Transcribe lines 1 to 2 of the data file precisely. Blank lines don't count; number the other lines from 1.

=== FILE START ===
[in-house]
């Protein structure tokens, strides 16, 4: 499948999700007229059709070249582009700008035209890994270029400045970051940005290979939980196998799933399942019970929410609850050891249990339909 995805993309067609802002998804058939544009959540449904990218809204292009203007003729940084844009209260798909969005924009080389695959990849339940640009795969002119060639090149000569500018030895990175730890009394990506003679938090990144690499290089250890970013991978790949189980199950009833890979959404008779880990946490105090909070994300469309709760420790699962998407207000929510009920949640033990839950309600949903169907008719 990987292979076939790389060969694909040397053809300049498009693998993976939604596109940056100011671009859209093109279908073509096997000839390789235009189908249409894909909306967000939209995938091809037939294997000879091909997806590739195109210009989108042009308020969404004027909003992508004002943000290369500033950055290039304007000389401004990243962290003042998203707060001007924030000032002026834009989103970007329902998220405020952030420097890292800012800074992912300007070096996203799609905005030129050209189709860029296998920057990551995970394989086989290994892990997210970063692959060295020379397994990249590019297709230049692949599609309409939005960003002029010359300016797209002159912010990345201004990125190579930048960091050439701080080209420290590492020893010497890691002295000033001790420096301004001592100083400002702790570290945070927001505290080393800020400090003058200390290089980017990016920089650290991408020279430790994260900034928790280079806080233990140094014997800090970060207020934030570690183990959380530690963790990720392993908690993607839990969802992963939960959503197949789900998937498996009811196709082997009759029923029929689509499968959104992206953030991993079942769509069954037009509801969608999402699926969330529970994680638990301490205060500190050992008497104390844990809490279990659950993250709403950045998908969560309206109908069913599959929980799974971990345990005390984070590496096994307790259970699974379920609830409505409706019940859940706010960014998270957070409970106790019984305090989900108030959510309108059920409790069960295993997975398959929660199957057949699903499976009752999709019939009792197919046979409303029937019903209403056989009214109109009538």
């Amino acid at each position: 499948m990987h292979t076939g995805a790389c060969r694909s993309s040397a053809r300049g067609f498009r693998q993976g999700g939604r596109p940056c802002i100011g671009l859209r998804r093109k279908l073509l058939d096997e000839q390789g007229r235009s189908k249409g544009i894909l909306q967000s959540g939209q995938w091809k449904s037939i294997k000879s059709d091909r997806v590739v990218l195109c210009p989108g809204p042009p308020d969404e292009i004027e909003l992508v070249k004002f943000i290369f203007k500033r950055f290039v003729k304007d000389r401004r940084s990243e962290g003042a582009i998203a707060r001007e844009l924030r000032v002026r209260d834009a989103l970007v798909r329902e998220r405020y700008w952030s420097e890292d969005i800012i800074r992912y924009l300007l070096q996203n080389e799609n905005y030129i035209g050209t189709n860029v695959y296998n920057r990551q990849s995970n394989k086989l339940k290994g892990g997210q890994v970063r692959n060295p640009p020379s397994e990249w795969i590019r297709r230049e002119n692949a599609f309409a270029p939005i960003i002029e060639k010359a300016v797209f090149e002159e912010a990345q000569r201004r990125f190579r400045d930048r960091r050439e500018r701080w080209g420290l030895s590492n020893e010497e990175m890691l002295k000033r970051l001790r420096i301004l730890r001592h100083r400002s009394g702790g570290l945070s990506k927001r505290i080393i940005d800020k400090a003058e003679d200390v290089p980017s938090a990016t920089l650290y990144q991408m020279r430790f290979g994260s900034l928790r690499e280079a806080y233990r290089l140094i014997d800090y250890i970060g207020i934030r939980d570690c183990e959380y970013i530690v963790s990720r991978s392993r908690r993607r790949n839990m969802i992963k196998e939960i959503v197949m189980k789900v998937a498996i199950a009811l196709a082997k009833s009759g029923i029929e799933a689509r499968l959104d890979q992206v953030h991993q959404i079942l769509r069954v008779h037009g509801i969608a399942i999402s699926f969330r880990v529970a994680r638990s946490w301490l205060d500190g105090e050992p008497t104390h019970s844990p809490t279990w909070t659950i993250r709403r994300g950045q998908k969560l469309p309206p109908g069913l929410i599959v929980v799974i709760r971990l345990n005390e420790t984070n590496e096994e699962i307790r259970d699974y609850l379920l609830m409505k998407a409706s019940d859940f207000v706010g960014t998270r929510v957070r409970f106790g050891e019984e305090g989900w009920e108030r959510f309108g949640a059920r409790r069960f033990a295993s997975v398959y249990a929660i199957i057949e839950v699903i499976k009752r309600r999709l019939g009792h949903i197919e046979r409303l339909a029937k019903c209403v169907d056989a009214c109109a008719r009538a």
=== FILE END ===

[in-house]
């Protein structure tokens, strides 16, 4: 499948999700007229059709070249582009700008035209890994270029400045970051940005290979939980196998799933399942019970929410609850050891249990339909 995805993309067609802002998804058939544009959540449904990218809204292009203007003729940084844009209260798909969005924009080389695959990849339940640009795969002119060639090149000569500018030895990175730890009394990506003679938090990144690499290089250890970013991978790949189980199950009833890979959404008779880990946490105090909070994300469309709760420790699962998407207000929510009920949640033990839950309600949903169907008719 990987292979076939790389060969694909040397053809300049498009693998993976939604596109940056100011671009859209093109279908073509096997000839390789235009189908249409894909909306967000939209995938091809037939294997000879091909997806590739195109210009989108042009308020969404004027909003992508004002943000290369500033950055290039304007000389401004990243962290003042998203707060001007924030000032002026834009989103970007329902998220405020952030420097890292800012800074992912300007070096996203799609905005030129050209189709860029296998920057990551995970394989086989290994892990997210970063692959060295020379397994990249590019297709230049692949599609309409939005960003002029010359300016797209002159912010990345201004990125190579930048960091050439701080080209420290590492020893010497890691002295000033001790420096301004001592100083400002702790570290945070927001505290080393800020400090003058200390290089980017990016920089650290991408020279430790994260900034928790280079806080233990140094014997800090970060207020934030570690183990959380530690963790990720392993908690993607839990969802992963939960959503197949789900998937498996009811196709082997009759029923029929689509499968959104992206953030991993079942769509069954037009509801969608999402699926969330529970994680638990301490205060500190050992008497104390844990809490279990659950993250709403950045998908969560309206109908069913599959929980799974971990345990005390984070590496096994307790259970699974379920609830409505409706019940859940706010960014998270957070409970106790019984305090989900108030959510309108059920409790069960295993997975398959929660199957057949699903499976009752999709019939009792197919046979409303029937019903209403056989009214109109009538």